The lockdown has affected us in different ways – introspective, illuminating, irritating, igniting, isolating. Needless to say, we’ll never be the same again. So, why not combine theatre with technology and capture our lives during the lockdown. EnActe Arts attempts to do just that by bringing together India’s finest actors, most talented playwrights, and some of our best-known directors. 

They, through their diverse stories, give us a tongue-in-cheek perspective on how 150 days of solitude shaped their lives. The eight monologues in Hindi and English vary from the hilarious to the heartwarming, from eureka moments to experiential thoughts. From conversations to unseen companions to stream of consciousness bursts of solo thought.

Enjoy the ride and stay for the talkbacks!

THE MONOLOGUES (All times PST)

  • Fri Jan 8 – 5:30 p.m. 8:30 p.m.
    Sat Jan 9 – 5:30 p.m.
    Sun Jan 10 – 5:30 p..m
    Tickets: $15 
  • For Age: 16+
  • Language: English & Hindi
  • Duration: 90 min (with interval)

AAWAZEIN (Hindi)

Written by Purva Naresh; directed by Rajit Kapur; performed by Seema Biswas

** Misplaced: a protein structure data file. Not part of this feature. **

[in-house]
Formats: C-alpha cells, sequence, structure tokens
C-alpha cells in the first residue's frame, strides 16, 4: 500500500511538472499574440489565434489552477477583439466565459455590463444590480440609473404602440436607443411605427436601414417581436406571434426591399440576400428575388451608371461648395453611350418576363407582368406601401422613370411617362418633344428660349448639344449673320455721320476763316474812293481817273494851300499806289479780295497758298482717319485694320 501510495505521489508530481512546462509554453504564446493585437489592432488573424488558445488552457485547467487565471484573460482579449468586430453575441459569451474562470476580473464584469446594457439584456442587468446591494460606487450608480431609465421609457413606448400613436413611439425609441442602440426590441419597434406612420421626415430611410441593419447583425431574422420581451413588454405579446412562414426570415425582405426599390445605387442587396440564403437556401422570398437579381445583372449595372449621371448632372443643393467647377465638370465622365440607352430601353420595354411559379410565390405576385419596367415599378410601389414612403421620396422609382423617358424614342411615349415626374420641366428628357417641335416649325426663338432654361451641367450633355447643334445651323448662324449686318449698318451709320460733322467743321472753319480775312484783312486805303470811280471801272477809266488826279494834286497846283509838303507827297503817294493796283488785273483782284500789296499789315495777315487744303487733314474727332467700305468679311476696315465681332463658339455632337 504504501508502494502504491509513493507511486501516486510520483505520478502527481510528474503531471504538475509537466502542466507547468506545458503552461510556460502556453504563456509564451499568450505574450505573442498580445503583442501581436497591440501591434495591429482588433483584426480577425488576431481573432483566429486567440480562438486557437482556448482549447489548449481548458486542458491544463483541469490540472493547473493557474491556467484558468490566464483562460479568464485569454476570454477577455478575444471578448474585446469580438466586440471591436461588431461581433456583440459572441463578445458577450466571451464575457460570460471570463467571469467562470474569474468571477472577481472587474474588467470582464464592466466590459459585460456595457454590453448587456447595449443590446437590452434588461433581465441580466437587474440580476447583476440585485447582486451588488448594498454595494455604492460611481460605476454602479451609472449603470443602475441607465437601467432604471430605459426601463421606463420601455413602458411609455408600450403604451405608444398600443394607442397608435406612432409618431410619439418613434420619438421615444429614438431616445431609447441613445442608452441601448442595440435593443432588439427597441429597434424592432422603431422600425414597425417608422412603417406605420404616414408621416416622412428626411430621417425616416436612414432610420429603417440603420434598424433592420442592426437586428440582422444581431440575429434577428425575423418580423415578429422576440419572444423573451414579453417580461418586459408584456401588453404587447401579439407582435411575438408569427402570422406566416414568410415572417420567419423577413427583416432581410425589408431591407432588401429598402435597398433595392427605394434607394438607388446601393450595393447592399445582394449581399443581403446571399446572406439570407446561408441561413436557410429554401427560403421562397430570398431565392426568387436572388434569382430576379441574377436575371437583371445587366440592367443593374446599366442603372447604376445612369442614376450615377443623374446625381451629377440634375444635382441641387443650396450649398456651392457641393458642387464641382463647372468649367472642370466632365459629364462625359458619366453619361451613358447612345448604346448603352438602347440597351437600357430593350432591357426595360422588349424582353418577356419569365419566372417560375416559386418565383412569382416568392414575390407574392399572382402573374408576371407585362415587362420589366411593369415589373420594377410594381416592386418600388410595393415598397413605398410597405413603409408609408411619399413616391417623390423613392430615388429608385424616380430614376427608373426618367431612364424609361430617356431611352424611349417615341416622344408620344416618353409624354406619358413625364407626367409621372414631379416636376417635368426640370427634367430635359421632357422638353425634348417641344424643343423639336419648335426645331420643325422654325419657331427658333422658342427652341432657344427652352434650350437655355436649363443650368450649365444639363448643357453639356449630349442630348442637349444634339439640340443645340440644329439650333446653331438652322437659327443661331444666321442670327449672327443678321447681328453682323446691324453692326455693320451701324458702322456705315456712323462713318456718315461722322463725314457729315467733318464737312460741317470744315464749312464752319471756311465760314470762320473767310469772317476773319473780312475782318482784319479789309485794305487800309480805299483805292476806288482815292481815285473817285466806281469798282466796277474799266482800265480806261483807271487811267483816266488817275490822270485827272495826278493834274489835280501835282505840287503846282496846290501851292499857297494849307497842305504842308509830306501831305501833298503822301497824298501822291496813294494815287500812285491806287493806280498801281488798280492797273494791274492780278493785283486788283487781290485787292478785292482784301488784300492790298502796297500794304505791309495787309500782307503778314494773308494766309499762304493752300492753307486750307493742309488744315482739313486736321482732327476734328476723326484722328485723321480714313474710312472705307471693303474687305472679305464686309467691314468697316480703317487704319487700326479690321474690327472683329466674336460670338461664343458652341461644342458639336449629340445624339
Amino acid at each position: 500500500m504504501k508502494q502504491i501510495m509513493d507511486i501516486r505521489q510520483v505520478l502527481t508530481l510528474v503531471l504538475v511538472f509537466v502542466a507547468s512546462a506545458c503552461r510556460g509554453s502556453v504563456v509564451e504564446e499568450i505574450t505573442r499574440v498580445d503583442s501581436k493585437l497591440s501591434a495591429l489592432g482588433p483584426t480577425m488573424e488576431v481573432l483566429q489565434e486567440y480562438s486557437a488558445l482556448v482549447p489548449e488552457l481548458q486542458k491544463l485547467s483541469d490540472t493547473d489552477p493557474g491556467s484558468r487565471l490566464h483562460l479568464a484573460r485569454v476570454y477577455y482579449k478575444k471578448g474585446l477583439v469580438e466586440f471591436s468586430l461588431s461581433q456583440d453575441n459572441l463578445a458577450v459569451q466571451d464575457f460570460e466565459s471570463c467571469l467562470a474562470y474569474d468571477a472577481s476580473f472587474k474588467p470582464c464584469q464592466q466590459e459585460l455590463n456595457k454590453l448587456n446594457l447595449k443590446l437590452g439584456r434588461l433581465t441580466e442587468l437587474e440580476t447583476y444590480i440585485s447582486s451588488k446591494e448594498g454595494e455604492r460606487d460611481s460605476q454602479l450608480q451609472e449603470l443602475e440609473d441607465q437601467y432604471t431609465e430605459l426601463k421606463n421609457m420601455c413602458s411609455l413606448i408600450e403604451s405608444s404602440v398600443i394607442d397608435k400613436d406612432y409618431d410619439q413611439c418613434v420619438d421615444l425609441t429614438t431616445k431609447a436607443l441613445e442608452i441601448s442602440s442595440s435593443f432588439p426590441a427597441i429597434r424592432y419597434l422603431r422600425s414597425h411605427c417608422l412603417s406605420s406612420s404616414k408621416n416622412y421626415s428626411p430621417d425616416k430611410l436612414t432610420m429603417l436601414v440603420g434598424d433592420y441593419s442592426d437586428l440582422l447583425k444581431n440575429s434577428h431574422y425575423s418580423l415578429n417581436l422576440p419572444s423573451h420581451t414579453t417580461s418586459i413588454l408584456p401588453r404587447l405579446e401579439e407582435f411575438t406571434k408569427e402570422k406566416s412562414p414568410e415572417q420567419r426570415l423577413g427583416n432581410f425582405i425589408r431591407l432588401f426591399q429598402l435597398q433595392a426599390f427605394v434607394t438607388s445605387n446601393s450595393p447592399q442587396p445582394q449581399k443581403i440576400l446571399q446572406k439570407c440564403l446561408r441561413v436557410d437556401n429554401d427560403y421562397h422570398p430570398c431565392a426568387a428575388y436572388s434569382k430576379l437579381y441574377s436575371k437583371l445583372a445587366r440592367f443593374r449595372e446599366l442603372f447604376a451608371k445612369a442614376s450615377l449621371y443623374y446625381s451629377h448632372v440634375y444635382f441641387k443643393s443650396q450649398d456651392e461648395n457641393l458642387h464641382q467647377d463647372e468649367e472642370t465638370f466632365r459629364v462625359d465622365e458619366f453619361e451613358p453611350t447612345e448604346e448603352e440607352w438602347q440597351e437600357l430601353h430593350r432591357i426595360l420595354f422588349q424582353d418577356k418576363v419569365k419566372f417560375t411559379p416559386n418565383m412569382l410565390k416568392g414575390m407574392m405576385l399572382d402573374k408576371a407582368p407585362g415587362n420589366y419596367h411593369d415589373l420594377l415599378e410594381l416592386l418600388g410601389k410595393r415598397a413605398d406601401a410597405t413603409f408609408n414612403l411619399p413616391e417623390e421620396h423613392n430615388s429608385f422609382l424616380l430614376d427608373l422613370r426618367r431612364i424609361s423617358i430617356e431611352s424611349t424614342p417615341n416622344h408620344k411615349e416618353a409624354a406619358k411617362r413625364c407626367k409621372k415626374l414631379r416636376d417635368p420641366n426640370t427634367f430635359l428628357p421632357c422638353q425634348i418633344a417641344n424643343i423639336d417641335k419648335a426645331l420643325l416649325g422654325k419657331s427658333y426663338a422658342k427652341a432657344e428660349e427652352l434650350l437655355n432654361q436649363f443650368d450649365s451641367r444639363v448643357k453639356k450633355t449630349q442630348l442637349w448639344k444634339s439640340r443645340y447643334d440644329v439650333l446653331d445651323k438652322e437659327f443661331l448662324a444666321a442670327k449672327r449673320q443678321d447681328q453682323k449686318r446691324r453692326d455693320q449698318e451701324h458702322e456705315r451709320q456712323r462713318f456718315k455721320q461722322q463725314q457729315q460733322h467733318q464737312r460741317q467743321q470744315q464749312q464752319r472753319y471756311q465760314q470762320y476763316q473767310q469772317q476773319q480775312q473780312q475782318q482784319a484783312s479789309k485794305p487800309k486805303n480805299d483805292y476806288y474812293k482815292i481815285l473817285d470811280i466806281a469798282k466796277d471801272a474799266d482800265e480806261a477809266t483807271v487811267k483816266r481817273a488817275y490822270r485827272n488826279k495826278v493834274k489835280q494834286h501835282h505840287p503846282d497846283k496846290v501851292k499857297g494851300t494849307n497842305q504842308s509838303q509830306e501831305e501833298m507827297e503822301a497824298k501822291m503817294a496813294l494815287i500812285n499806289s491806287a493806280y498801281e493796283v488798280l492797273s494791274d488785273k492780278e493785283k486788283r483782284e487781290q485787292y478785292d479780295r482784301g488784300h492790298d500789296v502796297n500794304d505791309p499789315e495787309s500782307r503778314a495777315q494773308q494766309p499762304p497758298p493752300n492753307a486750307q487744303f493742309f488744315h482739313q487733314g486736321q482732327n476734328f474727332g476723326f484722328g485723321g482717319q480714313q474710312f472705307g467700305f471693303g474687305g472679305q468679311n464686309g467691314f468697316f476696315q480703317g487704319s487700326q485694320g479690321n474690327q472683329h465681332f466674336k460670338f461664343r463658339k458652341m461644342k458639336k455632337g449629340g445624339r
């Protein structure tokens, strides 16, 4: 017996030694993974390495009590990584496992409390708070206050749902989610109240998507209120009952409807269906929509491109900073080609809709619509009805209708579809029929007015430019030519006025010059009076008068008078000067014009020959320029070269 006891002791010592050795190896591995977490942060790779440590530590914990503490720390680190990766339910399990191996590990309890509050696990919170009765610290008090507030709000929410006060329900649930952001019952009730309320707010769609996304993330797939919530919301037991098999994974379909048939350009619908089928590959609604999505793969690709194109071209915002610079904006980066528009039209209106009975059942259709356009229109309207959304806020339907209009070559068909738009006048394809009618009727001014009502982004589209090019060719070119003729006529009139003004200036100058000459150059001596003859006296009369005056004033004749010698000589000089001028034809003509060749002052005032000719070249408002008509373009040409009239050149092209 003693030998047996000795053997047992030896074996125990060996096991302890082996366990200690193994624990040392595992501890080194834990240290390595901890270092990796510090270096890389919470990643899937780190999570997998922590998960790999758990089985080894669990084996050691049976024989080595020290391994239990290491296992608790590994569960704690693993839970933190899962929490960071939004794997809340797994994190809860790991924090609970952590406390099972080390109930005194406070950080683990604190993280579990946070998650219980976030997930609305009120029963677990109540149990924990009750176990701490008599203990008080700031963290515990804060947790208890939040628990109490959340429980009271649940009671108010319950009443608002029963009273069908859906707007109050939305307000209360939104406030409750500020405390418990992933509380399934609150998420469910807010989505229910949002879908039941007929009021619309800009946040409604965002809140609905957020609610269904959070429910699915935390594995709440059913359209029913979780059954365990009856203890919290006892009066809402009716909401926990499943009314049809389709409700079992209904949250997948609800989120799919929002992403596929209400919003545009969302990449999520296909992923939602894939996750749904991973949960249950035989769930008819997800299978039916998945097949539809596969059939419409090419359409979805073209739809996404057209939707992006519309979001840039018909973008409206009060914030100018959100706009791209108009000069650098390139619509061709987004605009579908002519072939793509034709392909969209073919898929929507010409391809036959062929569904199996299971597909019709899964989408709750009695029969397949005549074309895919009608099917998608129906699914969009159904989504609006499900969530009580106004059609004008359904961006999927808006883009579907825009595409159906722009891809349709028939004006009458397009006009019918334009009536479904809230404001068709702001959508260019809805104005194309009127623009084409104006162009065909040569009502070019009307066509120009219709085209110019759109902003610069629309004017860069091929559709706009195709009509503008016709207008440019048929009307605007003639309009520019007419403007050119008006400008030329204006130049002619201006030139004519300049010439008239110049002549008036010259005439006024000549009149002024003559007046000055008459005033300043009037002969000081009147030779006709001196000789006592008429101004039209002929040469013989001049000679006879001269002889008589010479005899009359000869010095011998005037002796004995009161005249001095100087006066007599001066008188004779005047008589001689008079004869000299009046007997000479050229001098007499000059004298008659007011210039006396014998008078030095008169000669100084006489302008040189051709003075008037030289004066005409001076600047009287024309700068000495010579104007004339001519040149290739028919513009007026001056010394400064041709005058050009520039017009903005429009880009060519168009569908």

A concerned mother tries to reach out to her daughter in a big city. 

BRAND NEW WORLD (English) 

Written by Adhir Bhat; directed by Q; performed by Veronica Gautam

A hospital intern tries to explain the meaning of lockdown to a patient just out of a coma.

CHAMGAADAD KA INTEQAAM (Hindi) 

Written & performed by Raghav Dutt; directed by Sukant Goel

As Lockdown 1.0 begins, forced to stay back in the madarsa, a young, wayward boy finds his own way to battle both, the pandemic and his fear.

HAAN NANDUBHAI (English)

Written by Rahul da Cunha; directed by Gurleen Judge; performed by Aahana Kumra

A young actress, trapped inside her Goregaon flat feels the effects of the lockdown, her lack of starring roles and pangs of loneliness.

HAWALDAR HAWA SINGH HAAZIR HAI! (Hindi) 

Written by Ashok Mishra; directed by Rajit Kapur; performed by Gagan Dev Riar

An exasperated Hawaldar tries hard to convince people to stay at home.

I’M LOBO LOBO, MEN (English)

Written by Rahul da Cunha, directed by Nadir Khan, performed by Joy Fernandes

A satellite cable repair guy visits the home of a very fussy, CoVid- paranoid couple during lockdown, with hilarious consequences.

MIDDLE CLASS (Hindi)

Written & performed by Hussain Dalal; directed by Akarsh Khurana

A Corona warrior shares his experience as a compounder in a quarantine center and the friendships he made there that changed his life.